Oh Togo, how do I describe thee?
Dilapidated euro-chic; your perfect highway asymmetrically flanked by crumbling colonial memories and football-speckled beaches. But the ghosts of France live beyond their traditional restraints. I can see them escaping in the breath of ubiquitous smokers. They feed me baguettes sold on street corners, sweet yogurt for breakfast, and perfectly palatable “pommes frites”. I hear them in the broken French that leaves my tongue devoid of grammar but full of longing, in the French that calls to me to buy, to eat, to play.
Togo, you make my heart beat… as my foot grips the sand to sprint for the ball, towards the powerful ocean sparkling in awe of the sunset; in the art gallery that convinces me materialism through art can never be a vice; when my face burns at the street bar as I notice the sudden audience and applause for my dancing.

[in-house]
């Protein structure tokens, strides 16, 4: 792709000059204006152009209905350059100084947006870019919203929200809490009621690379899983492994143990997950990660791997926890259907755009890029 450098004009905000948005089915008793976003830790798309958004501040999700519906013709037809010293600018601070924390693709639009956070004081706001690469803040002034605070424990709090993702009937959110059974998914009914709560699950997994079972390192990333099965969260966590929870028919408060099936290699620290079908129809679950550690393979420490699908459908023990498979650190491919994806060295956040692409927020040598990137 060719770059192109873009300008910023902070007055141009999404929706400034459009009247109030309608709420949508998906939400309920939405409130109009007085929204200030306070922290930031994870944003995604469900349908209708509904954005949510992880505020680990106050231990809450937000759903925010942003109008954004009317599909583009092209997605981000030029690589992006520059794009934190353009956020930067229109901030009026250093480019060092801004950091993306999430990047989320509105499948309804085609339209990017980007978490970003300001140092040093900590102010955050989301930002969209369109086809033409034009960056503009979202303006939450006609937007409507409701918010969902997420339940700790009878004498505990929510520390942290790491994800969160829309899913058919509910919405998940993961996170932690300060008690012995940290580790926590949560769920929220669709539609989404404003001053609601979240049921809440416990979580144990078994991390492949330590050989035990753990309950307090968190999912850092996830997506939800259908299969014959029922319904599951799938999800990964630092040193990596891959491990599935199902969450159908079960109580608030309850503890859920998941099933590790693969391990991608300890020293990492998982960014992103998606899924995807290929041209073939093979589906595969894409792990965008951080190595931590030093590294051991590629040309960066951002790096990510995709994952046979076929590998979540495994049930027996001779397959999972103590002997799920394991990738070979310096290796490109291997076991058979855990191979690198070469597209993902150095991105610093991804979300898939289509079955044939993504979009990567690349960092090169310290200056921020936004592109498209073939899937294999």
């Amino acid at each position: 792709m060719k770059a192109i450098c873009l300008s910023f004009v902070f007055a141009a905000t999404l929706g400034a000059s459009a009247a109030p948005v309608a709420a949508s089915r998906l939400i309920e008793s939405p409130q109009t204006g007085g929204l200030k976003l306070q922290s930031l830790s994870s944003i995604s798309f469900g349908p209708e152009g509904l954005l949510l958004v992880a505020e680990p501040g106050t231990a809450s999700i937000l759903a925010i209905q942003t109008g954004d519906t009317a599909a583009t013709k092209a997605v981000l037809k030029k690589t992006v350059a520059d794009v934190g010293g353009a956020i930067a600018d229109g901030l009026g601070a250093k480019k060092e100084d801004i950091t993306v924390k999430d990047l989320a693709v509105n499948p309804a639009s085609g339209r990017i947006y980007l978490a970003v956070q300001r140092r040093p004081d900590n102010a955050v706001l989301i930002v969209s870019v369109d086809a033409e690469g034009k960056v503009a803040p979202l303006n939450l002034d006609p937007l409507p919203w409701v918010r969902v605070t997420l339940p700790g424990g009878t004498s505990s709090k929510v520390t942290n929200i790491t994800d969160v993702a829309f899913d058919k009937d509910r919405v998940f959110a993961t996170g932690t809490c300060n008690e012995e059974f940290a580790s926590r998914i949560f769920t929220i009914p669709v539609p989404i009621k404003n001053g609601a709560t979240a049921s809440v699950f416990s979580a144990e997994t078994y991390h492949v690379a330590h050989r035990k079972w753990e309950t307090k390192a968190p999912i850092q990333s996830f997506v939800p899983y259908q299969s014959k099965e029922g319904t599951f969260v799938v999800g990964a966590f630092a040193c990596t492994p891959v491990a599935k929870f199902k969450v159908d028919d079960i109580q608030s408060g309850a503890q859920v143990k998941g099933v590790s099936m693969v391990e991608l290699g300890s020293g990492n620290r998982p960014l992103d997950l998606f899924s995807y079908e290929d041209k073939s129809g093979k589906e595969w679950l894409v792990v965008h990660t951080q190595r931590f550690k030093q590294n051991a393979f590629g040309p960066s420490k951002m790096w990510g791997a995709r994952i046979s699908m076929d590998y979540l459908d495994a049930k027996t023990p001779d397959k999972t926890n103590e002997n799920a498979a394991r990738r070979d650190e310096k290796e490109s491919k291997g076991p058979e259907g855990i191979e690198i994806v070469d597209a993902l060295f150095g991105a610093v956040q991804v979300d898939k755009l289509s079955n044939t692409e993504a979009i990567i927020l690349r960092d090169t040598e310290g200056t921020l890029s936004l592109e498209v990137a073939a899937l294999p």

You make me feel at home… when the hotel staff smothers us with love and rose-scented bathrooms; when the opposing defenseman goes easy on the last rush to let me score and “feel happy”; when a trip to the museum becomes a Lebanese tea party.
You cloud my judgement… in the smoky interior of your sweaty and raw nightlife where even the mirror on the dance floor can’t remind some girls of their modesty; when I am tearing down your empty highway at midnight on the back of a motorcycle, with speed that endangers but also ensconces me from the anarchy on your shadowed streets—but what is life if not a moral obstacle course, and what’s a good time without a few obstacles?
I submit then; it is fitting that I cannot capture our weekend of freedom.